Nagasaki lies on the southwest island of Kyushu. This coastal city was once Japan’s only official trading port with the outside world and was strongly influenced by its trading partners, particularly the Dutch and Portuguese. It’s home to many historic churches, and it was once the capital of Catholicism in Japan. In order to honor the victims of the atomic bomb attacks during World War II, the Nagasaki Peace Park, Atomic Bomb Museum, and Peace Memorial Hall were built here and attract thousands of visitors each year.
Naha is the capital of Okinawa Prefecture. It was also the historic capital of the Ryukyu Kingdom, an independent sovereign state that ruled the Okinawan islands for hundreds of years. Today, the city is home to many historic sites, including Shuri Castle, the former seat of the Ryukyu royals. With its warm, tropical climate, Naha is a great place to go for sun worshippers. Naminoue Beach lies at the south end of the city, while buses can connect visitors to a number of larger beaches, including Mibaru and Manza.
Matsuyama lies southwest, on Japan’s smallest island of Shikoku. It’s the capital of Ehime Prefecture. Here, visitors will be able to catch a glimpse of the region’s rich cultural history. Accessible by ropeway, the well-preserved and restored Matsuyama Castle, built in 1603, is one of the top attractions. Dogo Onsen is another must-see; this is one of Japan’s oldest onsen. The Imperial Family has visited it, and the rumor is that it was the inspiration for the bathhouse in Ghibli’s Spirited Away.
Nagoya is Japan’s third most populated city. It’s an extremely successful center of modern industry and production, but it has also established itself as one of the country’s cultural capitals. Nagoya is home to several important museums, including Tokugawa Art Museum, which houses 10 National Treasures. Architecture lovers will want to check out Nagoya’s Cultural Path, a protected area of historical buildings and structures between Nagoya Castle and the Tokugawa Art Museum.
The Kansai region’s Nara is best known for its friendly population of native sika deer, also known as the spotted deer, which are concentrated in Nara Park but can occasionally be spotted in other areas of town. A visit to Nara isn’t complete without making your rounds through Historic Monuments of Ancient Nara, declared a UNESCO World Heritage Site. These historic sites include the beautiful Kasugayama Primeval Forest, Heijo Palace, and Kasuga Shrine.
Sapporo is the capital of Hokkaido. It’s best known for the annual Sapporo Snow Festival, which fills the city with snow and impressive ice sculptures. With its cold winter and ample snowfall, it’s also a favorite winter sports destination. But Sapporo is a new, modern and metropolitan city, complete with tree-lined streets and boulevards attractive in any season.
Aomori is host to one of Japan’s most popular festivals, the Aomori Nebuta Matsuri (Float Festival). This enormous summer festival includes a parade of illuminated floats and dancers chanting and inviting passersby to watch. The city is the capital of the Tohoku region, and it played a pivotal role in recovery efforts for the 2011 earthquake, from which the area is still recovering. Aomori is a great place for visitors to base themselves before exploring other areas of the region.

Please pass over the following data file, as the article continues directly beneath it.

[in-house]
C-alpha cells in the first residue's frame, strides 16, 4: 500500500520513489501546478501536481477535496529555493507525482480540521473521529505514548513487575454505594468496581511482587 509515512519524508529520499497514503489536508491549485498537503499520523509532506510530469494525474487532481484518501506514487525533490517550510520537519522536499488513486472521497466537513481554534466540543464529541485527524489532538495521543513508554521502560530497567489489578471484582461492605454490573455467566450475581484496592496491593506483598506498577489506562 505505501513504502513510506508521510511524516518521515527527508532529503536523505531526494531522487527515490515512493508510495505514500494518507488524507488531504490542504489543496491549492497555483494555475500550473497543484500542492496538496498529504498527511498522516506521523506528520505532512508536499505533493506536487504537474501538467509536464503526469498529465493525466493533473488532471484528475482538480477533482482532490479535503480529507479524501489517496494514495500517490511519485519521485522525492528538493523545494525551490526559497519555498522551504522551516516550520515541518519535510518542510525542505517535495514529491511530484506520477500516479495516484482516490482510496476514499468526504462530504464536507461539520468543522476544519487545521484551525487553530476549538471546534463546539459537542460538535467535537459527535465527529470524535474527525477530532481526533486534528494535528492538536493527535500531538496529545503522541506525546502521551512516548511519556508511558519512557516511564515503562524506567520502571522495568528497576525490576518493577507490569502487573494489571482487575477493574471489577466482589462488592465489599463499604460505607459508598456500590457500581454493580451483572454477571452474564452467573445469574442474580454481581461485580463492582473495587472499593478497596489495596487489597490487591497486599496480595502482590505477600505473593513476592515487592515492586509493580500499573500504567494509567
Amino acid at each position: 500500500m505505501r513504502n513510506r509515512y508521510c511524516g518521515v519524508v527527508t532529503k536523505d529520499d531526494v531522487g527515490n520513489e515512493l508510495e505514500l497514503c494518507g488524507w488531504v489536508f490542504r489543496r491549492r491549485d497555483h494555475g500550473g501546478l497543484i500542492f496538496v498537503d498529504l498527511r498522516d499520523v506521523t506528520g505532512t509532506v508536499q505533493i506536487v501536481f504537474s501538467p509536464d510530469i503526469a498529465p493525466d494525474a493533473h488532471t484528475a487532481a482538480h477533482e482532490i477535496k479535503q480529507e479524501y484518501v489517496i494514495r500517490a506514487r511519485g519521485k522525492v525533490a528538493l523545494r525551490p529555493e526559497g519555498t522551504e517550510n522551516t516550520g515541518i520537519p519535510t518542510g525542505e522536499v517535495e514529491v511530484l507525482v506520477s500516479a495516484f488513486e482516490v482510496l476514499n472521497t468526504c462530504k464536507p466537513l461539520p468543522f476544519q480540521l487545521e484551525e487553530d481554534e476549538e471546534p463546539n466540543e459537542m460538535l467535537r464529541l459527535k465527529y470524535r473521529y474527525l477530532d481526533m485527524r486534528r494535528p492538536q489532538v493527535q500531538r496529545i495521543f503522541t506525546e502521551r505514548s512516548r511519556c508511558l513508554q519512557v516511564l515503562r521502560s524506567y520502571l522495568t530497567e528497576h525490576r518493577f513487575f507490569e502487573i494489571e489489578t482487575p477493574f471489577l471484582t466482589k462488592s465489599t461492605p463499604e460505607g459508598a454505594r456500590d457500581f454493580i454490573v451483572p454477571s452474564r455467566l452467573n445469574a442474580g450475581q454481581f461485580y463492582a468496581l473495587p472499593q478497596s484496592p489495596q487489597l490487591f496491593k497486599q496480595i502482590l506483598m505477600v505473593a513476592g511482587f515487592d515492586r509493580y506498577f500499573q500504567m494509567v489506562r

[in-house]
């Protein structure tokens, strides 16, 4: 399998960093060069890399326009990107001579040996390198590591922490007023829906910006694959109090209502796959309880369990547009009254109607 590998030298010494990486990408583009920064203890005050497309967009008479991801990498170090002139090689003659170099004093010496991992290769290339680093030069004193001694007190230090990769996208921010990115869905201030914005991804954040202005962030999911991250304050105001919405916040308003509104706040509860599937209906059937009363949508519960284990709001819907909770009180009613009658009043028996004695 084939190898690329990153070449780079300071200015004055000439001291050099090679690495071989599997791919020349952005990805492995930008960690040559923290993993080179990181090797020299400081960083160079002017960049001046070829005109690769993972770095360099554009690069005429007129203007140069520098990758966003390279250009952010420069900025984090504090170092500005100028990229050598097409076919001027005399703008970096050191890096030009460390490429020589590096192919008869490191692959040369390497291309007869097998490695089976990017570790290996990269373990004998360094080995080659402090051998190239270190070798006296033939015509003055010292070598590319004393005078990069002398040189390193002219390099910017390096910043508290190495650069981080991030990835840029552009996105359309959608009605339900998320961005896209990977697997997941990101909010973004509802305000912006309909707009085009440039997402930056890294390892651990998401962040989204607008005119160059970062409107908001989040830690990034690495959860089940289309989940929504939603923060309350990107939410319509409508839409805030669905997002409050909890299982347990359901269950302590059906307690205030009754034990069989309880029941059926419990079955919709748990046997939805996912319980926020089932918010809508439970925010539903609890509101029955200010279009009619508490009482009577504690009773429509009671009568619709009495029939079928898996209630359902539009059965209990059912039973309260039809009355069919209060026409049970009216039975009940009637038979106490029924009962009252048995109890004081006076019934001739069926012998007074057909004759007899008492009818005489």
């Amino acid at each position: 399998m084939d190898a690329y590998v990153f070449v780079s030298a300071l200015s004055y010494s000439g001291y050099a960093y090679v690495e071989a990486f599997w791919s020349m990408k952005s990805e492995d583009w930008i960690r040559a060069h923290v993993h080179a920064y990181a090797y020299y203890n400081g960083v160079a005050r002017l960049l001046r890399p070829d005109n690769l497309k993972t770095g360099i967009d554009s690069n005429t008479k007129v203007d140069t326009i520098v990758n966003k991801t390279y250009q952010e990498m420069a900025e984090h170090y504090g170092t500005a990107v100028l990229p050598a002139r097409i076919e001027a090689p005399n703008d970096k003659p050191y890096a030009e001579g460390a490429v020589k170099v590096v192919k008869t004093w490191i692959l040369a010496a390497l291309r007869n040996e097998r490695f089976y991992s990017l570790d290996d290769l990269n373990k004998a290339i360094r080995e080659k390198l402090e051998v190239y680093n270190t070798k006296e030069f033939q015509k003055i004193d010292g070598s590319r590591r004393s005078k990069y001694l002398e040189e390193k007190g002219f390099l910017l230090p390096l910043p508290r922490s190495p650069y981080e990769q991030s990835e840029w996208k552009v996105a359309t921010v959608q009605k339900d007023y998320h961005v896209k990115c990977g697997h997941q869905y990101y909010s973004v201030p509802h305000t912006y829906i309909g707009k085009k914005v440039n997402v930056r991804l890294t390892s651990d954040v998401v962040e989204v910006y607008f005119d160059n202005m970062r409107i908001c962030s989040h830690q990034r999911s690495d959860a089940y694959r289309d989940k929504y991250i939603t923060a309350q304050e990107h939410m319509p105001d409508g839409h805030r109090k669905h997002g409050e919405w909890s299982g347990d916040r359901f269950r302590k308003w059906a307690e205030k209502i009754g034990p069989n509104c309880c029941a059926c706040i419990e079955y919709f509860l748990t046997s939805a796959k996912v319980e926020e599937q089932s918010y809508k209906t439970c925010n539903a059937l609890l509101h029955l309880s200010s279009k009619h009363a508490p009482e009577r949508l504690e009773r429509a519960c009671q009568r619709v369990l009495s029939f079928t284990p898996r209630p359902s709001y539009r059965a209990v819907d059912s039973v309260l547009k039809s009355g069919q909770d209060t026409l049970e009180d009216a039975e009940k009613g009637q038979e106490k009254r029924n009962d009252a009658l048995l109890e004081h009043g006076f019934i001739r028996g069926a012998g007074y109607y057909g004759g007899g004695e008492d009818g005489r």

Hiroshima’s Peace Memorial Park draws in crowds from all over the globe. The site commemorates the victims of the 1945 bombings, when it became the first city to be attacked with atomic weapons. Today, Hiroshima is a lively, vibrant city, home to a number of historical sites, gardens, and parks. It is a great city for live sports and home to several national teams, including the Sanfrecce Hiroshima (soccer) and the Hiroshima Toyo Carp (baseball). The main stadiums are the Mazda Zoom-Zoom Stadium Hiroshima (yes, really) and the Hiroshima Big Arch.
Japan’s unofficial cultural capital, Kyoto, was also the country’s official capital for over 1,000 years. The city is home to a number of important cultural sites, including over 2,000 Buddhist temples and Shinto shrines. Kyoto is the place to go to experience geisha (or geiko, as they are known in Kansai) culture; the annual geisha dances held each spring are one of the city’s highlights. Kyoto is also known for its kaiseki (elevated Japanese cuisine), ryokan (traditional Japanese inns), and historic architecture.
Osaka is known for its laid-back locals, delicious cuisine, and charming Kansai dialect. The city is best enjoyed in the evening when it comes alive with neon lights and late-night eateries. The expression kuidaore, or eat ’til you drop, was coined here, and thousands of tourists flock to Osaka’s restaurants each year. Dotonbori is the heart of Osaka and one of its most popular attractions. The area is brimming with restaurants, shops, and bright neon boards, including the iconic Glico Running Man for which the city is so well known.
Tokyo is the capital of Japan and by far the country’s most visited city. There’s truly something for everyone in Tokyo, from ancient temples and shrines, historic gardens and estates to world-class shopping, nightlife, and cuisine. Its kabuki and sumo cultures are unrivaled, and it’s here that you’ll find some of the country’s best athletic teams. But Tokyo is most famous for its shopping districts and modern architecture, which are some of the best that the world has to offer.